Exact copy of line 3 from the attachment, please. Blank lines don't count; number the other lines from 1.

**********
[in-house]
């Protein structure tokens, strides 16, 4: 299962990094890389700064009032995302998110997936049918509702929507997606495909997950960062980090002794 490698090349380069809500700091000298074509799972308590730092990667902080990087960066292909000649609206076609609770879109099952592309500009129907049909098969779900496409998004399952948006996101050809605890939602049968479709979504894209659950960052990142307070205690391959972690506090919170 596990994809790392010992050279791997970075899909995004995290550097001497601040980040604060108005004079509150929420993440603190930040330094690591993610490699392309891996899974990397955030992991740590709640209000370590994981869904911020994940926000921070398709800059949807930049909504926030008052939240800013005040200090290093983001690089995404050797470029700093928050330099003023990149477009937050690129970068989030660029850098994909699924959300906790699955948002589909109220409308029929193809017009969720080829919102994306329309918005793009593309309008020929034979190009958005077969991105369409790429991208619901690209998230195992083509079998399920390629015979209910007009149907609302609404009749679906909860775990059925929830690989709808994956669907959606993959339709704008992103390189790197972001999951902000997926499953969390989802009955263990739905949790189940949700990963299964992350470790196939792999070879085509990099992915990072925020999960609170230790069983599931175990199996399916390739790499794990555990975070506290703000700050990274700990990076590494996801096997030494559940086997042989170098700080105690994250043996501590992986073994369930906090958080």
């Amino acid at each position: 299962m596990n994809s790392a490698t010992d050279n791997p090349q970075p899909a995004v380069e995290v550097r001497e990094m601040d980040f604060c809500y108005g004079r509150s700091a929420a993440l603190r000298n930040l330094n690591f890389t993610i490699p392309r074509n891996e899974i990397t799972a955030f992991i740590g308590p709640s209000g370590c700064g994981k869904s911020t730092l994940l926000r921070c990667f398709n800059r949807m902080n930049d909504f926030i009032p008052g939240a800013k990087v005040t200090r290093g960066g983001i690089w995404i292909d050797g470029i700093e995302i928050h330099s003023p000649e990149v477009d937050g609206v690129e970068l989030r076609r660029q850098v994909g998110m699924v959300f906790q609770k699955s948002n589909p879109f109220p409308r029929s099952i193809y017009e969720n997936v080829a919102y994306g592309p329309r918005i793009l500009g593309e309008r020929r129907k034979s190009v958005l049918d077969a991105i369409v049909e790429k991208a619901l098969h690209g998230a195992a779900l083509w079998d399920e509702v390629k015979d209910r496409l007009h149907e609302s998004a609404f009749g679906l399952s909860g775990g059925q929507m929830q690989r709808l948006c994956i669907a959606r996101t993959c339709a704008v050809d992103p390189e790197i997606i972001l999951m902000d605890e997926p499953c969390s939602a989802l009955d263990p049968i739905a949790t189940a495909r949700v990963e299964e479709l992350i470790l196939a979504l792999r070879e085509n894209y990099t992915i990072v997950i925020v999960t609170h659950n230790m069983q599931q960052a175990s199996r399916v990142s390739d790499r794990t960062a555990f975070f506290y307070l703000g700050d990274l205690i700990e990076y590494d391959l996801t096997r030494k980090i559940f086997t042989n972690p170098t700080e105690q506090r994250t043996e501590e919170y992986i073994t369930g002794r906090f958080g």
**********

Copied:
């Amino acid at each position: 299962m596990n994809s790392a490698t010992d050279n791997p090349q970075p899909a995004v380069e995290v550097r001497e990094m601040d980040f604060c809500y108005g004079r509150s700091a929420a993440l603190r000298n930040l330094n690591f890389t993610i490699p392309r074509n891996e899974i990397t799972a955030f992991i740590g308590p709640s209000g370590c700064g994981k869904s911020t730092l994940l926000r921070c990667f398709n800059r949807m902080n930049d909504f926030i009032p008052g939240a800013k990087v005040t200090r290093g960066g983001i690089w995404i292909d050797g470029i700093e995302i928050h330099s003023p000649e990149v477009d937050g609206v690129e970068l989030r076609r660029q850098v994909g998110m699924v959300f906790q609770k699955s948002n589909p879109f109220p409308r029929s099952i193809y017009e969720n997936v080829a919102y994306g592309p329309r918005i793009l500009g593309e309008r020929r129907k034979s190009v958005l049918d077969a991105i369409v049909e790429k991208a619901l098969h690209g998230a195992a779900l083509w079998d399920e509702v390629k015979d209910r496409l007009h149907e609302s998004a609404f009749g679906l399952s909860g775990g059925q929507m929830q690989r709808l948006c994956i669907a959606r996101t993959c339709a704008v050809d992103p390189e790197i997606i972001l999951m902000d605890e997926p499953c969390s939602a989802l009955d263990p049968i739905a949790t189940a495909r949700v990963e299964e479709l992350i470790l196939a979504l792999r070879e085509n894209y990099t992915i990072v997950i925020v999960t609170h659950n230790m069983q599931q960052a175990s199996r399916v990142s390739d790499r794990t960062a555990f975070f506290y307070l703000g700050d990274l205690i700990e990076y590494d391959l996801t096997r030494k980090i559940f086997t042989n972690p170098t700080e105690q506090r994250t043996e501590e919170y992986i073994t369930g002794r906090f958080g």